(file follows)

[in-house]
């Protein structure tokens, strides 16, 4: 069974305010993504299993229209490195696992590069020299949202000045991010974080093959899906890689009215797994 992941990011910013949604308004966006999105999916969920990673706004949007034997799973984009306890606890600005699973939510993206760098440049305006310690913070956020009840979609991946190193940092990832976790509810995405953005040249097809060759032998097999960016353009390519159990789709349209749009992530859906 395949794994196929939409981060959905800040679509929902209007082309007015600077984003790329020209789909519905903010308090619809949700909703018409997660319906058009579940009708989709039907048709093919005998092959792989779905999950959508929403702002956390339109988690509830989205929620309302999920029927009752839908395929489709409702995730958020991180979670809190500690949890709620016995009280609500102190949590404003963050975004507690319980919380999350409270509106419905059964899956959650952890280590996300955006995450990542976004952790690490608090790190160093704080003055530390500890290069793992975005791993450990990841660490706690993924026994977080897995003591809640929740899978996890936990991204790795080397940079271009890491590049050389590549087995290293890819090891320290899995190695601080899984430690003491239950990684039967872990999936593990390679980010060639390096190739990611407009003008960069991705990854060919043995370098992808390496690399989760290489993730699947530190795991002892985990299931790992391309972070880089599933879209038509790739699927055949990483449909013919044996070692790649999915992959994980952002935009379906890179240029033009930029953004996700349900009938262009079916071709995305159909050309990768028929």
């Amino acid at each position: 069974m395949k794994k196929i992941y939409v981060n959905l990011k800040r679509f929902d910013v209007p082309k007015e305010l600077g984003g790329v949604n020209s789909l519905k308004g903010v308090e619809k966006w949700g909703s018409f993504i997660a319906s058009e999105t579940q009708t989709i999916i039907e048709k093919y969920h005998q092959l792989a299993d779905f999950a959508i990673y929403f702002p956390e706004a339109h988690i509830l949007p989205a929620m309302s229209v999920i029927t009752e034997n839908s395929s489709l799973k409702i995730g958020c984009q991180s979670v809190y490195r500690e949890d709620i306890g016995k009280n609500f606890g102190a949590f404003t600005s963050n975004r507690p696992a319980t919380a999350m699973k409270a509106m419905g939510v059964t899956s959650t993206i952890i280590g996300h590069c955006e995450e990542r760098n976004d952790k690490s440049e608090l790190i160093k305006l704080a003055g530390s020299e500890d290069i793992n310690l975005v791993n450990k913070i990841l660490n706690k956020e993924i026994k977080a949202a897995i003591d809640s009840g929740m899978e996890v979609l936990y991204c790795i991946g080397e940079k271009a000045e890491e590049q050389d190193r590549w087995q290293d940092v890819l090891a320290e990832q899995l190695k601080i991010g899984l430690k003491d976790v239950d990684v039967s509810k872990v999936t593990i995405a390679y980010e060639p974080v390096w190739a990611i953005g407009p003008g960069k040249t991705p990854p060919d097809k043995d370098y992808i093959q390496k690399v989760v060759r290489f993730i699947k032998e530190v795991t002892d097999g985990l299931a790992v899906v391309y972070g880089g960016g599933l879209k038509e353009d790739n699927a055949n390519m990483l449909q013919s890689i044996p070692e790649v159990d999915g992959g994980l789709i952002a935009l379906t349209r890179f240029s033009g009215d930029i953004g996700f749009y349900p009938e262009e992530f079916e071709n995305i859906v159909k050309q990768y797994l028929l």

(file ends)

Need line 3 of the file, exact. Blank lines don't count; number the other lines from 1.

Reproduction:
């Amino acid at each position: 069974m395949k794994k196929i992941y939409v981060n959905l990011k800040r679509f929902d910013v209007p082309k007015e305010l600077g984003g790329v949604n020209s789909l519905k308004g903010v308090e619809k966006w949700g909703s018409f993504i997660a319906s058009e999105t579940q009708t989709i999916i039907e048709k093919y969920h005998q092959l792989a299993d779905f999950a959508i990673y929403f702002p956390e706004a339109h988690i509830l949007p989205a929620m309302s229209v999920i029927t009752e034997n839908s395929s489709l799973k409702i995730g958020c984009q991180s979670v809190y490195r500690e949890d709620i306890g016995k009280n609500f606890g102190a949590f404003t600005s963050n975004r507690p696992a319980t919380a999350m699973k409270a509106m419905g939510v059964t899956s959650t993206i952890i280590g996300h590069c955006e995450e990542r760098n976004d952790k690490s440049e608090l790190i160093k305006l704080a003055g530390s020299e500890d290069i793992n310690l975005v791993n450990k913070i990841l660490n706690k956020e993924i026994k977080a949202a897995i003591d809640s009840g929740m899978e996890v979609l936990y991204c790795i991946g080397e940079k271009a000045e890491e590049q050389d190193r590549w087995q290293d940092v890819l090891a320290e990832q899995l190695k601080i991010g899984l430690k003491d976790v239950d990684v039967s509810k872990v999936t593990i995405a390679y980010e060639p974080v390096w190739a990611i953005g407009p003008g960069k040249t991705p990854p060919d097809k043995d370098y992808i093959q390496k690399v989760v060759r290489f993730i699947k032998e530190v795991t002892d097999g985990l299931a790992v899906v391309y972070g880089g960016g599933l879209k038509e353009d790739n699927a055949n390519m990483l449909q013919s890689i044996p070692e790649v159990d999915g992959g994980l789709i952002a935009l379906t349209r890179f240029s033009g009215d930029i953004g996700f749009y349900p009938e262009e992530f079916e071709n995305i859906v159909k050309q990768y797994l028929l």